Last Man on Earth, The (1964): Horror Apocalyptic Tale, Starring Vincent Price

Though made in 1961, The Last Man on Earth was released in the U.S. three years later by AIP, headed by Samuel Z. Arkoff, who’s also credited as exec-producer.

Shot in a black-and-white, the horror movie is an early post-apocalyptic tale, in which Vincent Price is well cast as a doomed man.  He plays a scientist who is the last survivor on Earth, after a plague has turned the rest of the population into vampires. He has managed to escape contagion due to a virus he once had, which made him immune to the disease.

In 1961, actor Price moved to Italy, where he made three movies. Two of these, “Nefertiti, Queen of the Nile” and “Rage of the Buccaneers,” were minor costume dramas.

The third was the sci-fi “The Last Man on Earth,” based on the Richard Matheson novel “I am Legend.”  The film was dismissed when initially released, but it began to attract greater attention, when Price became a cult figure in the 1970s.

Set in an unidentified city, the tale opens in a place where all human life has vanished:  The roads are empty and the buildings vacant. The only human survivor is Robert Morgan (Price), a chemical engineer, who lives in a shabby house.

At night, Morgan’s house is attacked by zombies, product of a catastrophic virus that had demolished civilization. We learn that Morgan was accidentally bitten by a vampire bat in Panama, which made him immune to the virus.  The virus overtook the entire population and those who were not incinerated returned as the living dead.

At daytime, Morgan moves around the city in an effort to locate the zombies and drive wooden stakes through their hearts, after which he brings them to the large pit and burns them.

Morgan’s technical knowledge comes handy—he keeps some generators running, which allows him to refrigerate food and garlic, which he places around his house to scare off the zombies. The electricity enables him to create new stakes in his basement.  For three years, there’s no sign of life, despite Morgan’s attempts to broadcast via shortwave radio.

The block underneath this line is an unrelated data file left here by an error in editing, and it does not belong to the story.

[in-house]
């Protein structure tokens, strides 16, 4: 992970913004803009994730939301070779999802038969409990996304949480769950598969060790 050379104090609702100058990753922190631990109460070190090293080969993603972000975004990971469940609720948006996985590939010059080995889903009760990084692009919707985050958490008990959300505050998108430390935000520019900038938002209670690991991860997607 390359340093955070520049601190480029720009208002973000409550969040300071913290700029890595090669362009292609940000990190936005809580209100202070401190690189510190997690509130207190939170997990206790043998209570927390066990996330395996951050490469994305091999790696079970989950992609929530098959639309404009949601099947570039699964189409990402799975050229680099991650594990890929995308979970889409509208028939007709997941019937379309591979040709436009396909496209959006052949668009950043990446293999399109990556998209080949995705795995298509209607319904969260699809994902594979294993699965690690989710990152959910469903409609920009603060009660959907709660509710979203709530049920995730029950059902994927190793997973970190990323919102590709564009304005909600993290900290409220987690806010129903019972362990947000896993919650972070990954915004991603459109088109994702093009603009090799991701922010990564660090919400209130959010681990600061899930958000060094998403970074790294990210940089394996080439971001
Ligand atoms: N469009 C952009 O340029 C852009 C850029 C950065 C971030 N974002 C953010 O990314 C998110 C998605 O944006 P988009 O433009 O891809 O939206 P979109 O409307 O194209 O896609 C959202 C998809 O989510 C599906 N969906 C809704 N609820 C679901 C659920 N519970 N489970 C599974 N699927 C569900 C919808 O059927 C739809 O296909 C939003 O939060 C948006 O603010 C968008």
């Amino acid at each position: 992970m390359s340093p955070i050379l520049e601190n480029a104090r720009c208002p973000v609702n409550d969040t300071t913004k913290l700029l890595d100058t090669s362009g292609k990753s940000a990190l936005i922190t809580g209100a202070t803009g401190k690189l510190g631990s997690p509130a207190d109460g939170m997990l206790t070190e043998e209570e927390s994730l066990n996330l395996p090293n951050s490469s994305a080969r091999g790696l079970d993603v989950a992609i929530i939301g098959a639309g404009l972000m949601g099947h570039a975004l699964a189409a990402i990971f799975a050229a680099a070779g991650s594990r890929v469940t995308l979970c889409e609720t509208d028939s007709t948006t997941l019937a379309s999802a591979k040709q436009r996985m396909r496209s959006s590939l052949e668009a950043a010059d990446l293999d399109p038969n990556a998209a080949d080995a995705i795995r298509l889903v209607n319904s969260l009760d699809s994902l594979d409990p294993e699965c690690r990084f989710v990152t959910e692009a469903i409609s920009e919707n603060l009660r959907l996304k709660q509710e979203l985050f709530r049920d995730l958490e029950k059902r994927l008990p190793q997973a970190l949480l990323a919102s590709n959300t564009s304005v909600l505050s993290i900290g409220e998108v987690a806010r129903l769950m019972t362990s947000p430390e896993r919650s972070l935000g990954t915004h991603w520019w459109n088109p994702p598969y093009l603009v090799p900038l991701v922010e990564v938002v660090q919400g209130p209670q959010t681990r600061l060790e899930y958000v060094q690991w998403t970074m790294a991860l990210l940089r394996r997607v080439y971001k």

When he suddenly encounters a woman walking through the empty streets, he captures her and brings her to his home.  Turns out she’s a member of underground community that created a vaccine to stop the spread of the virus. But since the vaccine cannot eradicate the disease, they represent a new, menacing mutant race, half-human, half-zombie. The woman also informs Morgan that the community is planning to kill him; some of the zombies he killed were not really zombies.

The British Hammer Films had optioned the rights to Richard Matheson’s novel, and then offered the project to American producer Robert L. Lippert, who hired Matheson to adapt his novel to the screen. William Leicester worked further on the script, and Matheson, upset by the changes, withdrew his name from the screenplay, using the pseudonym Logan Swanson.

Price was the only American actor among the largely Italian cast of the picture, which was co-directed by Ubaldo Ragona and Sidney Salkow; the American print omits Ragona’s name while the Italian release dropped Salkow.  The picture was re-released several times, under different titles, “The Night Creatures” and “Wind of Death.”

End note:

Based on Matheson’s “I am Legend,” the Charlton Heston sci-fi, The Omega Man, was released in 1971, scoring big at the box-office.